Brighton and Hove – St Helen, Hangleton

The aisleless nave is late C11, with an almost certainly C13 tower and a C14 chancel.  Some wall paintings are mostly C13.

As late as 1950 the church stood in open downland.  Evidence of a deserted village dating back to the C13 was found a quarter of a mile east of the church (3 p54), but in the C19 the population was so small (79 in 1881 (2 p181)) that the living was united with West Blatchington and then until 1951 with Portslade (Dale p224).  Like other shrunken villages in the area, the main reasons were population movement and sheep farming.  Today houses surround the church and only a green recalls its rural past.

The nave is probably late C11.  It has herringbone masonry in both side-walls, with small round-headed windows, their heads formed from single pieces of stone, and plain round-headed doorways.  These are broad in relation to their height and the walling ranges in thickness from 3ft to 4ft.  Both argue against the pre-Conquest date proposed by Barr-Hamilton (p103) and others.

The simple, unbuttressed tower has a plain pointed arch, a west lancet and a single bell-opening.  Two corbels beneath the later battlements have been ascribed to the C12 ( retrieved on 8/4/2013), though this is at variance with the remaining evidence which points to a C13 date for the whole tower.  The VCH (7 p281) suggests the tiled cap is a relatively recent addition, but the Sharpe Collection drawing (1802) shows a similar one.  In their present form the battlements, though convincing in appearance, date only from 1969 (BE(E) p271).  The single lancets on both sides of the nave towards its eastern end are renewed, though the Sharpe drawing shows a similar one on the south side.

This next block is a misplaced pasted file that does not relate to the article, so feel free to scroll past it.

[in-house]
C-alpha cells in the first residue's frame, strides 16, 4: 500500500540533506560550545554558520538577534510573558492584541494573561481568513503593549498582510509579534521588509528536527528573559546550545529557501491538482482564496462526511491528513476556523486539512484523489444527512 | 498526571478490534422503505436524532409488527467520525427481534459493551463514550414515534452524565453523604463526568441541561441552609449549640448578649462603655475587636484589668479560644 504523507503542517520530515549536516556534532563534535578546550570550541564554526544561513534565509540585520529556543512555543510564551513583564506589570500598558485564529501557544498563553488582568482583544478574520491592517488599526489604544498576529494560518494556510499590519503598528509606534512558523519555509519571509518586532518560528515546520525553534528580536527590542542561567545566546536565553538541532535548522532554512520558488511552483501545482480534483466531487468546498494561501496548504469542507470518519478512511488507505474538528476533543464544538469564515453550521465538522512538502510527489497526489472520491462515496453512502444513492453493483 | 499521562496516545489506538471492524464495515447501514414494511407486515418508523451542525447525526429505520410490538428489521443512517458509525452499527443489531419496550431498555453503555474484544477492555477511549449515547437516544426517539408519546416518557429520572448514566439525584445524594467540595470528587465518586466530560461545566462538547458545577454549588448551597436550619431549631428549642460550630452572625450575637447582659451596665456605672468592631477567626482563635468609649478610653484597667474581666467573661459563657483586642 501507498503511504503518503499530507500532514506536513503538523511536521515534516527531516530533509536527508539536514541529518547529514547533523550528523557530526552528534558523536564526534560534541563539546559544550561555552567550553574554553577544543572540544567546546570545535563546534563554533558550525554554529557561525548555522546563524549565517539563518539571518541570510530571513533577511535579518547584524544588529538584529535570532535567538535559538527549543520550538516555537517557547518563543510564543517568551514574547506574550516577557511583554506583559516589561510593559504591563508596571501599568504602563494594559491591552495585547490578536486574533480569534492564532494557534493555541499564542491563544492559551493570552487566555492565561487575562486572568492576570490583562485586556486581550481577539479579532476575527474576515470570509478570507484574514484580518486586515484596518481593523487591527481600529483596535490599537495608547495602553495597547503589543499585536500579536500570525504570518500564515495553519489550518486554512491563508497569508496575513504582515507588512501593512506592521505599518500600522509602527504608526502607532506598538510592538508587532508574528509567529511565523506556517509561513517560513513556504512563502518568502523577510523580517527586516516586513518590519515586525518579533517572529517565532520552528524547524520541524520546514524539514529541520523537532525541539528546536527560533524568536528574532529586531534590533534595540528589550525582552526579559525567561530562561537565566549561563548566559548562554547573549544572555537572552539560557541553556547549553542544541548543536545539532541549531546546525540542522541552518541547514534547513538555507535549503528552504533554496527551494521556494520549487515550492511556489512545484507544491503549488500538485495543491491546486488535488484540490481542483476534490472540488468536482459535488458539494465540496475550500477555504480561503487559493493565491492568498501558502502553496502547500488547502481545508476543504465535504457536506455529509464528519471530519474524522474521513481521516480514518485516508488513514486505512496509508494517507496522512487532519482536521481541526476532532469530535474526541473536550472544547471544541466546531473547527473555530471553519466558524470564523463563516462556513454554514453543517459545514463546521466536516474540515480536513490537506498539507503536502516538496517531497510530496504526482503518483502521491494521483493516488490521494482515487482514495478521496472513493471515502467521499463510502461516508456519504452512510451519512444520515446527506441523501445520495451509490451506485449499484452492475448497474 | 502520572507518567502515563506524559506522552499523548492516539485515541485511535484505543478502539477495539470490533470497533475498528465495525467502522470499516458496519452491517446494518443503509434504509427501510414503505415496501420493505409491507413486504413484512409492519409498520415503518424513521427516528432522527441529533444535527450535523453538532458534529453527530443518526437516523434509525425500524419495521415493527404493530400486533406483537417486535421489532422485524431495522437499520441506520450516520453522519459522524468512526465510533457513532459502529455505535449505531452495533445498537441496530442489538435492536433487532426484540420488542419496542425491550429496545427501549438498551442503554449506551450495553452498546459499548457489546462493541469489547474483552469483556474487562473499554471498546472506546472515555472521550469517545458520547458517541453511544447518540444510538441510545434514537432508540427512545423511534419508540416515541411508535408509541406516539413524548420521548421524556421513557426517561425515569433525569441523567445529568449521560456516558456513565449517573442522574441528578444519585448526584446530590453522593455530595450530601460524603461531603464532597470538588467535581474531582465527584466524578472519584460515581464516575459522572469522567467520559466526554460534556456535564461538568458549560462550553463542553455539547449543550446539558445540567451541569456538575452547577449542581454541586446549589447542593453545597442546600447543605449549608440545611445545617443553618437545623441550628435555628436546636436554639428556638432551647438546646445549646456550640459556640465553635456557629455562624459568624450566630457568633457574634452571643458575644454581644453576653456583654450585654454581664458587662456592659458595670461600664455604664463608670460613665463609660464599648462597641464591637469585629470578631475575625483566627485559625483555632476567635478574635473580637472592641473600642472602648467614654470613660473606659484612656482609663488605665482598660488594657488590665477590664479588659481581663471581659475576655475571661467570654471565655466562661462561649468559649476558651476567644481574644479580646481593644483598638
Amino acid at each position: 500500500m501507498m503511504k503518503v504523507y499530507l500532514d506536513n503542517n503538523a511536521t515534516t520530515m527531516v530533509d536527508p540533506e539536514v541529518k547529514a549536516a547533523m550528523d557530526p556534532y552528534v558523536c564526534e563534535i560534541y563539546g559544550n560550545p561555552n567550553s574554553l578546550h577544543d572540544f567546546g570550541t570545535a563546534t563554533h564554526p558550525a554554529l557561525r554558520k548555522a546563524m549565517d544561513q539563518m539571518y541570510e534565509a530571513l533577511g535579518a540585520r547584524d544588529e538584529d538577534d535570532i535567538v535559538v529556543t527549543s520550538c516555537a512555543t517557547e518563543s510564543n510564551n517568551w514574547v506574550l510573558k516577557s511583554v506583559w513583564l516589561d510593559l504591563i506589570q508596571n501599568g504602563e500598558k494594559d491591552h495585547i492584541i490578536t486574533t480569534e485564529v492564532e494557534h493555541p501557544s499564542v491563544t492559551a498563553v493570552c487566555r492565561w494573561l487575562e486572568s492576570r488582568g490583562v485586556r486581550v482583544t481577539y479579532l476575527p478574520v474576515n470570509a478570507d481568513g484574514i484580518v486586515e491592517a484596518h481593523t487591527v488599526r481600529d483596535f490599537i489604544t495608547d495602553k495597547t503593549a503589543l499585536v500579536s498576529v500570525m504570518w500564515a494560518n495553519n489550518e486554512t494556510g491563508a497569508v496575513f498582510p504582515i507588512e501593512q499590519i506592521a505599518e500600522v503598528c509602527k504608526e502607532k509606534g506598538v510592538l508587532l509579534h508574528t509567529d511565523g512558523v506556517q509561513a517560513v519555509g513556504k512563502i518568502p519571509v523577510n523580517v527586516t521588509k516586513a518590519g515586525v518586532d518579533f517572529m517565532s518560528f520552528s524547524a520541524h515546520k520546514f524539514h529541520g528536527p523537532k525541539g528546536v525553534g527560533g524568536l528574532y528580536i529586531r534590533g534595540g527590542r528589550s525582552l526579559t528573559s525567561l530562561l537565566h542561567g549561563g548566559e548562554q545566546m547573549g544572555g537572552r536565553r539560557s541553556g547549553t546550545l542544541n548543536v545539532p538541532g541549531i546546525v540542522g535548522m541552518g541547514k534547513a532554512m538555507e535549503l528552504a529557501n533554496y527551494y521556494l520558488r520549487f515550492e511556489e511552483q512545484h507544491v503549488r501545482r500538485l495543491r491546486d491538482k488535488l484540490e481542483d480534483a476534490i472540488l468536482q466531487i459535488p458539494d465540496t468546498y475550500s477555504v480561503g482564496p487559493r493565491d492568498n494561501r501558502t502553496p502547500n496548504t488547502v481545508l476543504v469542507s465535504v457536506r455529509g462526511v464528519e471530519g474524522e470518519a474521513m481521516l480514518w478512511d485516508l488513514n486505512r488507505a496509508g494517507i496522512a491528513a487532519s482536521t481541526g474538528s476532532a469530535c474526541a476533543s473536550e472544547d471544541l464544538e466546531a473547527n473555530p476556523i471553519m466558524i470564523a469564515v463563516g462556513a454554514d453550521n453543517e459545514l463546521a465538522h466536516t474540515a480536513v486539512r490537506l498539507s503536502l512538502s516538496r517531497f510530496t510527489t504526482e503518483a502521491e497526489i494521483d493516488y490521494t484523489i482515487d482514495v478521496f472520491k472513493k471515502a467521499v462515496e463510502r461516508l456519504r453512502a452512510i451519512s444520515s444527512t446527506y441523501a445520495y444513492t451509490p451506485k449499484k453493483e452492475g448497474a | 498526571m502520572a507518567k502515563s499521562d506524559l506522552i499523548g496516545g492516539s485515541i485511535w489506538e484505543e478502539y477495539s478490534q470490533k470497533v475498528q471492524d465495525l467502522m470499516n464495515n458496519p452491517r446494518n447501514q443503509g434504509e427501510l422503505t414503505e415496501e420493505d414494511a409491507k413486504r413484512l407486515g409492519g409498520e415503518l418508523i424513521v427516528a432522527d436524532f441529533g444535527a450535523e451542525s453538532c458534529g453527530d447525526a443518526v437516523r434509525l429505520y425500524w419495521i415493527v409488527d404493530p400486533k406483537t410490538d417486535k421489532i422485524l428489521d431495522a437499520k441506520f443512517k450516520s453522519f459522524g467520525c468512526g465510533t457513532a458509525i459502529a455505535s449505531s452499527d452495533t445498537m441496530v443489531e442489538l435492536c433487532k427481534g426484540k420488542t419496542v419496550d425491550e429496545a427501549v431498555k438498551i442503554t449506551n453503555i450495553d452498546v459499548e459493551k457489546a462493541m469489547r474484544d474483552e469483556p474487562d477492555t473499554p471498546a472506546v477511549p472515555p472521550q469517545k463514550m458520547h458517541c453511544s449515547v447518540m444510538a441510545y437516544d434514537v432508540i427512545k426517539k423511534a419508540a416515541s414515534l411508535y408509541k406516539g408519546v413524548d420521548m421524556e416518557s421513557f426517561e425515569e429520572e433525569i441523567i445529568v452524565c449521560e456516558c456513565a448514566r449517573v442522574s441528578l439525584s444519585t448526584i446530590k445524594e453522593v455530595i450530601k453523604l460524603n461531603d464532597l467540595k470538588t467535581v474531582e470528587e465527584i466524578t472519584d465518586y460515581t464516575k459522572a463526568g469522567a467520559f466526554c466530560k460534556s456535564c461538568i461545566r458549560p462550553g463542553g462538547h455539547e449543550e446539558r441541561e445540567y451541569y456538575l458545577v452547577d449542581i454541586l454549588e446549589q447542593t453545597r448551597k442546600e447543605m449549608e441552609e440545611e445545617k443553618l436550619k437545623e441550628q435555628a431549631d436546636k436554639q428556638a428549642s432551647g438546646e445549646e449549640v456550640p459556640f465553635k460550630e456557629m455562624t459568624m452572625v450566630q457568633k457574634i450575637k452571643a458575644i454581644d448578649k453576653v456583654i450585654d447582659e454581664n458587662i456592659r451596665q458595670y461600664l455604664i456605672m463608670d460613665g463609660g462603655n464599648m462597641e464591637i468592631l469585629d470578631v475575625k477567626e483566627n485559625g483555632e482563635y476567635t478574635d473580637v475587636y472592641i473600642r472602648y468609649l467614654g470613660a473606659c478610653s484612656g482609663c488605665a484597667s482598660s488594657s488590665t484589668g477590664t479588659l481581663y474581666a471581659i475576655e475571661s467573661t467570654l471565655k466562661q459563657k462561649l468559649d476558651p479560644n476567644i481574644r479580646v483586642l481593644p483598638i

There is no chancel arch, but vestiges of a transverse wall on the south side near the junction of nave and chancel suggest there was one.  It could have been C11 and was possibly removed when the chancel was rebuilt in the C14.  This rebuilding was thorough, for there is no herringbone or other sign that an existing structure was extended.  All the side-windows are trefoiled lancets, the south west one a lowside.  Though restored, they are as on the Sharpe drawing.  The C19 east window replaces three equal uncusped lights set in an otherwise blocked opening, which Nibbs (1851) shows; these were clearly post-Reformation.  The tiebeam roof spans both nave and chancel and most timbers are probably C14, if not earlier; so probably is the bell-cage on four posts within the tower, an arrangement found also at St Nicholas, Portslade nearby.